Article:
There are a couple of things I question but, all in all, I consider this is a very good first novel and look forward to reading Russell's next one.


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Fri May 02, 2008 12:08 pm
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Post Re:
IONIA wrote:
I have not got very far into this book and am only persevering because of the recommendations in this thread. I was almost persuaded to give it away when I arrived at the preposterous trial of the ship’s powder entailing the firing of a ball from a 32pdr carronade in the crowded anchorage of the Hamoaze! I fear that Lieutenant Hayden, if not summarily hanged, drawn and quartered by the Port Admiral, would surely have been arrested by the Plymouth magistrates.

Peter, I am just beginning the second in this series and I was reviewing my notes and the posts here about the first book. Something in my past connected to this implausible event. When I was in the army and stationed on a particular firebase, there arose times we needed to fire weapons, for example, to give a soldier experience with a new weapon, check out the condition of ammunition, etc. We had a certain area that we could fire into after getting permission. Since the main purpose of an AoS warship was to take weapons where needed and those weapons and powder needed to work properly, was it possible that the Hamoaze had a place, a direction, that when clear of traffic, and with the proper clearance, could be used to test fire as discussed in the book? I realize that I raised the "implausible" issue to start with, but this particular event might not be so far-fetched.

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Sat Aug 14, 2010 8:59 am
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timoneer wrote:
Peter, I am just beginning the second in this series and I was reviewing my notes and the posts here about the first book. Something in my past connected to this implausible event. When I was in the army and stationed on a particular firebase, there arose times we needed to fire weapons, for example, to give a soldier experience with a new weapon, check out the condition of ammunition, etc. We had a certain area that we could fire into after getting permission. Since the main purpose of an AoS warship was to take weapons where needed and those weapons and powder needed to work properly, was it possible that the Hamoaze had a place, a direction, that when clear of traffic, and with the proper clearance, could be used to test fire as discussed in the book? I realize that I raised the "implausible" issue to start with, but this particular event might not be so far-fetched.



Perhaps I was being hypercritical but I have some difficulty in accepting that the casual discharge of a shotted gun in a crowded river anchorage would be permitted.


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Sat Aug 14, 2010 10:36 am
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Post Re: S. Thomas Russell: "Under Enemy Colors"
Peter, to further explain my experience on the firebase, we fired toward a particular terrain feature that was away from any friendlies. So I was thinking that a ship might have an approved direction or target to fire at, "away" from the crowded anchorage. I am not familiar with that area but maybe a low promontory or into a suitably high bank might work. I couldn’t really check this on-line.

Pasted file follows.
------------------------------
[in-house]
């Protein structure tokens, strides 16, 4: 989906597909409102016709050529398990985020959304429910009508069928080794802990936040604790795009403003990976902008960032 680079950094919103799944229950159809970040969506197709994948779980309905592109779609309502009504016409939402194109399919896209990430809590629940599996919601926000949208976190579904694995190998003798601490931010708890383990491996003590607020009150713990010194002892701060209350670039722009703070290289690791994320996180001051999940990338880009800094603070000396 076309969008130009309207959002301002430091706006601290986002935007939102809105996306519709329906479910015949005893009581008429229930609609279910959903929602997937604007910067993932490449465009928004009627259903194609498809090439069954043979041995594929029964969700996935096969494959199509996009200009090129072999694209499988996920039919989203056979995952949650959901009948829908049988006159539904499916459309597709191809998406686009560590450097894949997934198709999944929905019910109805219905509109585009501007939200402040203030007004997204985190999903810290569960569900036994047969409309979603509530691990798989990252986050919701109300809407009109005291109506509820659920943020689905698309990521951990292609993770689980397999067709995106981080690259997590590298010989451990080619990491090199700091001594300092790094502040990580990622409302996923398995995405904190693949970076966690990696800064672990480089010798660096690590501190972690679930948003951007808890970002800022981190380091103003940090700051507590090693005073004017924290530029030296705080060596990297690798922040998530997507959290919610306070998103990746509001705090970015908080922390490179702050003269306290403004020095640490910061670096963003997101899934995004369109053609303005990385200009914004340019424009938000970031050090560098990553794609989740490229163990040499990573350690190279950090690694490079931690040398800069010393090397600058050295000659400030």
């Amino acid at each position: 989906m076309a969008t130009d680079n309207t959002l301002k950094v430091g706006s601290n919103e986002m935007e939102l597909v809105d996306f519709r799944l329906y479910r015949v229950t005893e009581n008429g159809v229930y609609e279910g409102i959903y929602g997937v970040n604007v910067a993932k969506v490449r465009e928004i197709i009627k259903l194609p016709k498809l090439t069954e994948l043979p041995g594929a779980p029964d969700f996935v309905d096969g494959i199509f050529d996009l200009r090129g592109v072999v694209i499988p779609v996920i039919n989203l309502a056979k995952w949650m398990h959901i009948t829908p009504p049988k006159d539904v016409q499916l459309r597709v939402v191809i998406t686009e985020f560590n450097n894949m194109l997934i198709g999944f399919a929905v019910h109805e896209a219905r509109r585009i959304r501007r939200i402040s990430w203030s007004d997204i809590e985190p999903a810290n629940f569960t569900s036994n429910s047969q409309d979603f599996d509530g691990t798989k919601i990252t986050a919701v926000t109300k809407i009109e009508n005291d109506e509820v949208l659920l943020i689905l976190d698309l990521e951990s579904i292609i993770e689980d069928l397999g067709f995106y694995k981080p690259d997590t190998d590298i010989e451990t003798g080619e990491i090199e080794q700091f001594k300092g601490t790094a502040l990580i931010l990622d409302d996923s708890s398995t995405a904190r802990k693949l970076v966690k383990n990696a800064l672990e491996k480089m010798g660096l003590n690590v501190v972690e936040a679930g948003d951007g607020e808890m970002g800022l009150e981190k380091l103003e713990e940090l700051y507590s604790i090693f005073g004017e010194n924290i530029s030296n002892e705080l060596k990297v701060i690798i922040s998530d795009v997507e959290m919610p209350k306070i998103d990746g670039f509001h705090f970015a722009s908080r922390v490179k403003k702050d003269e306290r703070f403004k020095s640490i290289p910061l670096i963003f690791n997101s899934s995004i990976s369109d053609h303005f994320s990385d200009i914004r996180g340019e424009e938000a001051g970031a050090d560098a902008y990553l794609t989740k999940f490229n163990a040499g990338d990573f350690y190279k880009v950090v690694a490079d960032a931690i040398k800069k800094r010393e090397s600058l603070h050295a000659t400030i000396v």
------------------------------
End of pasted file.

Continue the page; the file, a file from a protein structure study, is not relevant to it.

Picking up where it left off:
It is not unusual for modern ships to fire toward land to check their weapons. The US Navy did so for many years at the Puerto Rican island of Vieques. Did something similar happen during the AoS?

Of course, this is probably just the "implausible" fictional musing of the author. I did leave email at his website to see what, if any, historical facts he might have to support this element in his book.

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Mon Aug 16, 2010 9:58 am
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Post Re: S. Thomas Russell: "Under Enemy Colors"
Hello Don:

I do not have a copy of this book and I cannot remember the details but I think that the ship was at anchor in the usual naval anchorage in the Hamoaze - probably in the vicinity of the 1912 photo that I put up. Perhaps you could correct me by consulting the book. I have no doubt that had the ship been moved further up the river then a spot could have been found for a gun trial but not, I think, without some careful prior preparation for safety reasons. I believe that some gun trials were carried out in the Hamoaze in the mid-19th century - but not in the anchorage!


Tue Aug 17, 2010 2:50 am
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Post Re: S. Thomas Russell: "Under Enemy Colors"
IONIA wrote:
I do not have a copy of this book and I cannot remember the details but I think that the ship was at anchor in the usual naval anchorage in the Hamoaze - probably in the vicinity of the 1912 photo that I put up. Perhaps you could correct me by consulting the book. I have no doubt that had the ship been moved further up the river then a spot could have been found for a gun trial but not, I think, without some careful prior preparation for safety reasons. I believe that some gun trials were carried out in the Hamoaze in the mid-19th century - but not in the anchorage!

Peter, I looked back at the book and it seems that the "Themis" was anchored within sight of the dockyard (page 33) when Hayden joined. There is no notation that the ship moved prior to the powder incident. On page 56, Lt. Hayden found the powder was "tacky" (with moisture) and fell in "doughy dollops" from his hand. On page 57 Hayden says "Although there is little point, let us test this powder before I write to the Ordnance Board for more." In the following paragraphs, the first cartridge failed to fire and had to be withdrawn. The second made a dull thump with much debris left in the barrel, After two more misfires, they managed to fire a ball but the sailing master observed that he could "throw it further himself."

Seems like Hayden did not expect the powder to fire, or if it did, did not expect the ball to reach the bank, if indeed that is where the cannon was aimed.

I did receive a response from the author on this subject. It read: "The south side of the Hamoaze is to this day an open area of field and wood - although there is a considerable manor house there now. The Royal Navy were a little cavalier about where they practiced their gunnery - where I live people dig up iron balls to this day!"

I take this to mean that the firing of a cannon in the Hamoaze was fictional.

By the way, from the book jacket information, the author lives at Vancouver Island, British Columbia, Canada.

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Tue Aug 17, 2010 4:57 am